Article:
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Quantitative monitoring of diverse fish communities on a large scale combining eDNA metabarcoding and qPCR

Citation

Pont, Didier et al. (2022), Quantitative monitoring of diverse fish communities on a large scale combining eDNA metabarcoding and qPCR, Dryad, Dataset, https://doi.org/10.5061/dryad.h70rxwdn0

Abstract

eDNA metabarcoding is an effective method for studying fish communities but allows only an estimation of relative species abundance (density / biomass). Here, we combine metabarcoding with an estimation of the total abundance of eDNA amplified by our universal marker (teleo) using a qPCR approach to infer the absolute abundance of fish species. We carried out a 2,850 km eDNA survey within the Danube catchment using a spatial integrative sampling protocol coupled with traditional electrofishing for fish biomass and density estimation. Total fish eDNA concentrations and total fish abundance were highly correlated. The correlation between eDNA concentrations per taxon and absolute specific abundance was of comparable strength when all sites were pooled and remained significant when the sites were considered separately. Furthermore, a non-linear mixed model showed that species richness was underestimated when the amount of teleo-DNA extracted from a sample was below a threshold of 0.65.106 copies of eDNA. This result, combined with the decrease in teleo-DNA concentration by several orders of magnitude with river size, highlights the need to increase sampling effort in large rivers. Our results show a comprehensive description of longitudinal changes in fish communities and underline our combined metabarcoding/qPCR approach for biomonitoring and bioassessment surveys when a rough estimate of absolute species abundance is sufficient.

Methods

The eDNA metabarcoding workflow (extraction, amplification using “teleo” primers, high-throughput sequencing and bioinformatic analysis) was performed following a previously described protocol (Pont et al., 2018). After eDNA extraction, 12 PCR replicates were conducted per sample. Twelve libraries were prepared using the Fasteris MetaFast protocol, and twelve independent paired-end sequencing reactions (2 × 125 bp) were carried out on a MiSeq sequencer (Illumina) with the MiSeq Kit v3 (Illumina) following the manufacturer’s instructions at Fasteris facilities. To monitor possible contaminants, eleven negative extraction controls and seven negative PCR controls (ultrapure water) were amplified with 12 replicates and sequenced in parallel with the samples. Sequence reads were analysed using programs implemented in the OBITools package (Boyer et al., 2016). The forward and reverse reads were assembled with the ILLUMINAPAIREDEND program using a minimum score of 40 and retrieving only joined sequences. Then, we assigned the reads to each sample using NGSFILTER software, and a separate data set was created for each sample by splitting the original data set into several files using OBISPLIT. After this step, we analysed each sample individually before merging the taxon list for the final ecological analysis. Strictly identical sequences were clustered together using OBIUNIQ. Sequences shorter than 20 bp, or with fewer than 10 reads or labelled “internal” by the OBICLEAN program were excluded. The final taxonomic assignment of molecular operational taxonomic units (MOTUs) was performed using the program ECOTAG, with our two reference databases and the sequences extracted from the release 142 (standard sequences) of the ENA database (http://www.ebi.ac.uk/ena). Considering the incorrect assignment of a few sequences to the sample due to tag jumps (Schnell, Bohmann, & Gilbert, 2015), all the sequences with a frequency of occurrence < 0.001 per sequence and per library were discarded. Then, the data were curated for Index-Hopping (MacConaill et al., 2018) with a threshold empirically determined per sequencing batch using experimental blanks (i.e., combinations of tags not present in the libraries) for a given sequencing batch between libraries. The final taxonomic assignment of molecular operational taxonomic units (MOTUs) was performed using the program ECOTAG, with our two reference databases and the sequences extracted from the release 142 (standard sequences) of the ENA database (http://www.ebi.ac.uk/ena). Considering the incorrect assignment of a few sequences to the sample due to tag jumps (Schnell, Bohmann, & Gilbert, 2015), all the sequences with a frequency of occurrence < 0.001 per sequence and per library were discarded. Then, the data were curated for Index-Hopping (MacConaill et al., 2018) with a threshold empirically determined per sequencing batch using experimental blanks (i.e., combinations of tags not present in the libraries) for a given sequencing batch between libraries.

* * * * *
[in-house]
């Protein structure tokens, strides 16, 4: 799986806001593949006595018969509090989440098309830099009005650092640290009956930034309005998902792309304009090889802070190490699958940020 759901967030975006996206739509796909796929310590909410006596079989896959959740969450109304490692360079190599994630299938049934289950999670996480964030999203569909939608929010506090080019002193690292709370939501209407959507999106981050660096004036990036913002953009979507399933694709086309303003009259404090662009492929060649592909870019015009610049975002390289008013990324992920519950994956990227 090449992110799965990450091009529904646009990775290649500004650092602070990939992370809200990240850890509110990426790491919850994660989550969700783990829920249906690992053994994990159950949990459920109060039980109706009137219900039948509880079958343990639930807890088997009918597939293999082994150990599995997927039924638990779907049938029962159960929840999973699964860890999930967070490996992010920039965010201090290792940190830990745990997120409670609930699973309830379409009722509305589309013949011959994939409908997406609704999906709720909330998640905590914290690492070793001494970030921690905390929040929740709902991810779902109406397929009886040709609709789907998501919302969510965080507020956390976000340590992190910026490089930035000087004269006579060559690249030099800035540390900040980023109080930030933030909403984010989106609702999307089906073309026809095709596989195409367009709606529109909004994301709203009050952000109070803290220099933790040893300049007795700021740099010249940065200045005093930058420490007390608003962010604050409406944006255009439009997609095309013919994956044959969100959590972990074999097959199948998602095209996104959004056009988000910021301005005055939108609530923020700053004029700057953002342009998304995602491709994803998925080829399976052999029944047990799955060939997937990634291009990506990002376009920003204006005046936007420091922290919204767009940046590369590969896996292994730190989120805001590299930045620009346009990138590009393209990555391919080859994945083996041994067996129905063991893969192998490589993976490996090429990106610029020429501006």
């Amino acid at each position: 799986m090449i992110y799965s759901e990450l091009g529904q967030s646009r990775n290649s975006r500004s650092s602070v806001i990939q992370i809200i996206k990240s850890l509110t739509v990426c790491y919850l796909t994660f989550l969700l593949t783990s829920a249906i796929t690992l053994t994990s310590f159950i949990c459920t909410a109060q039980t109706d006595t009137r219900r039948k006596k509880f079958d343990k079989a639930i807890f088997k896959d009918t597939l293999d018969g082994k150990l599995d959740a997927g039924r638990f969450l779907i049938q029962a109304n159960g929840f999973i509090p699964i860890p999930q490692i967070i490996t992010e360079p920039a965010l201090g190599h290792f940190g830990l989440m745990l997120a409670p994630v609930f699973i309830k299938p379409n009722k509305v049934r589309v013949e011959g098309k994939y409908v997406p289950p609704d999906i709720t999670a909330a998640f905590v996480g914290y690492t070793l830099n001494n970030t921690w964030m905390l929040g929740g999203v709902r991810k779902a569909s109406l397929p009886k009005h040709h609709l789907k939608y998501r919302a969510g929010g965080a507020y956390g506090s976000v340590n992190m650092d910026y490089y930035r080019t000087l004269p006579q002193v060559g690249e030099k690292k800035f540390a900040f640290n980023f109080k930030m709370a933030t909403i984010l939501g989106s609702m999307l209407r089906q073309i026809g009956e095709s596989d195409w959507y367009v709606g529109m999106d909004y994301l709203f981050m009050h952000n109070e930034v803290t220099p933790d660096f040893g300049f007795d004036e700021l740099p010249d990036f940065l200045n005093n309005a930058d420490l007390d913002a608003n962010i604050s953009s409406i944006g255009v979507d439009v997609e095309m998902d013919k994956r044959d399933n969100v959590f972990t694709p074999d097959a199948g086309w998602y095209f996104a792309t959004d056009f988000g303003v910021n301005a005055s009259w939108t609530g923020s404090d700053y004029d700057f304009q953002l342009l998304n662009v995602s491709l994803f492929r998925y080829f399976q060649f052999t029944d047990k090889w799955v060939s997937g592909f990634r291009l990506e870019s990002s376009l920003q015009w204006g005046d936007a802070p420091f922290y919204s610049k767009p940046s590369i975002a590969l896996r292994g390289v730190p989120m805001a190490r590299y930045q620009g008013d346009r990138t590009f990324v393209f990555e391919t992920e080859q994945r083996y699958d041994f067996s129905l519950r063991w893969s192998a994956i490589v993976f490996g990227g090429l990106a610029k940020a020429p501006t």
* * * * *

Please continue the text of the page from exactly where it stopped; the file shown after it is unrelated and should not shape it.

Usage Notes

Compressed files containing forward and reverse Illumina sequence files after adapter trimming and a text file containing the correspondence between sample code, the code of the library in which it was sequenced and the tag used for PCR.

Funding

International Commission for the Protection of the Danube River (I.C.P.D.R)*

EU COST Action DNAqua-Net

INTEREG MEASURES programme, Award: DTP2-038-2.3

Austrian Federal Ministry of Agriculture, Regions and Tourism (BMLRT)

ÖK-IAD (Österreichisches Komitee der Internationalen Arbeitsgemeinschaft Donauforschung)

Austrian Science Fund, Award: I 5006

ANN-OTKA, Award: 141884